WASHINGTON (Reuters) - The U.S. House of Representatives voted overwhelmingly on Tuesday to provide aid to Ukraine, back a $1 billion loan guarantee for the Kiev government and impose sanctions over Russia’s annexation of Crimea.
The 378-34 vote was in support of a package approved by the U.S. Senate, meaning it will be sent to the White House for President Barack Obama to sign into law, ending weeks of haggling in Congress over how best to support Ukraine.
Besides the loan guarantee, the legislation provides $150 million in aid to Ukraine and surrounding countries and requires the State and Justice Departments to help the Kiev government recover assets amassed by corrupt Ukraine officials.
It also imposes mandatory sanctions, including visa bans and asset freezes, against Russians and Ukrainians determined to have engaged in violence or human rights abuses in Ukraine, undermined Ukraine’s sovereignty or participated in “significant” corruption in Ukraine.
“This legislation is central to our effort to counter Russian aggression and support the democratic development of Ukraine,” California Republican Representative Ed Royce, chairman of the House Foreign Affairs Committee, said in the House in support of the bill.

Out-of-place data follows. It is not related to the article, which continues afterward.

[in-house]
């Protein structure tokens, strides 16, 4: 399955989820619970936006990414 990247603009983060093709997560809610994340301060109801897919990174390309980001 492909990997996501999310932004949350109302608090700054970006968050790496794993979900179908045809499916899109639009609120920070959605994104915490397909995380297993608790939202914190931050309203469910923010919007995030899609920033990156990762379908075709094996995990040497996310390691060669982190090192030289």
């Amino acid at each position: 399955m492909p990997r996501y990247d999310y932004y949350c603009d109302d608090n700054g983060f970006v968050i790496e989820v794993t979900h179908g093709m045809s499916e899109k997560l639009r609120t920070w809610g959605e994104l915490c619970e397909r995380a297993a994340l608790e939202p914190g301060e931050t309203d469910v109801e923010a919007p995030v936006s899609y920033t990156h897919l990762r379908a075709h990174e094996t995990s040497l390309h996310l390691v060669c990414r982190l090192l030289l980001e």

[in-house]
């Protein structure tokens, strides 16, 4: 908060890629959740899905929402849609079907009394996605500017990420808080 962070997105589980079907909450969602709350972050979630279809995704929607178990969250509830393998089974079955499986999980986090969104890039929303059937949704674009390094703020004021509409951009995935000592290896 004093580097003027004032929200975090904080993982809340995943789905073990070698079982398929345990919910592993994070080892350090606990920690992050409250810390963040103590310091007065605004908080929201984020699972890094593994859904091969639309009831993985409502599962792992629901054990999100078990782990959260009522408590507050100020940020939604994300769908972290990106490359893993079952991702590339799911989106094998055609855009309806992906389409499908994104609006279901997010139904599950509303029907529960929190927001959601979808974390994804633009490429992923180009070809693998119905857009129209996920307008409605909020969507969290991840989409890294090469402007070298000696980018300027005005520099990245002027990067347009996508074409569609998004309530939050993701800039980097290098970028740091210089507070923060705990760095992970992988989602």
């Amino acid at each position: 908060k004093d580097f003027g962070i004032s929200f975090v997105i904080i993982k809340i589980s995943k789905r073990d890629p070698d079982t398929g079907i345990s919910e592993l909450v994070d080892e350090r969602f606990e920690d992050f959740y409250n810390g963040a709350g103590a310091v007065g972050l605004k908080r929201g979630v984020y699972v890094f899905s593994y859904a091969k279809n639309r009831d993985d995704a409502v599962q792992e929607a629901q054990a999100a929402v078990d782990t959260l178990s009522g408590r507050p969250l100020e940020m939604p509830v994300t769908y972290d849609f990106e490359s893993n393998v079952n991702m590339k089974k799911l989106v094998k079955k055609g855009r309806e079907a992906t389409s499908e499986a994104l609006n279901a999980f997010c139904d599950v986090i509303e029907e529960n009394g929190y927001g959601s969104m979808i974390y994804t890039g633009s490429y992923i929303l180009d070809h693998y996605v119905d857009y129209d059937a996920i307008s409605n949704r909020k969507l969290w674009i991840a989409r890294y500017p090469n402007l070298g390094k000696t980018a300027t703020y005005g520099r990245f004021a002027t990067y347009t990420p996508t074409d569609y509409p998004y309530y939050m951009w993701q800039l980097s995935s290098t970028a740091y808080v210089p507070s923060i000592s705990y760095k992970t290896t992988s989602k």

The measure does not include International Monetary Fund reforms sought by the White House and resisted by many Republicans in a dispute that held up passage of the Ukraine bill for weeks.
With many Republicans insisting that the IMF reforms were unrelated to helping Ukraine, Senate Democrats agreed to drop them from the legislation last week in order to pass it quickly.
The White House said Obama welcomed Congress’ finalization of a Ukraine assistance package, saying he supported the targeted sanctions authority in the bill.
In a statement, it also reiterated the administration’s backing for the IMF measures “to ensure the IMF has the resources it needs to fulfil its mission and expand the tools available for Ukraine and other countries.”
Several lawmakers said they wanted Obama to do even more to punish Russia and discourage Moscow from further intervention in Ukraine or elsewhere in eastern Europe, including targeting Russia’s energy sector.
Reporting by Patricia Zengerle,; Editing by Peter Cooney and Sandra Maler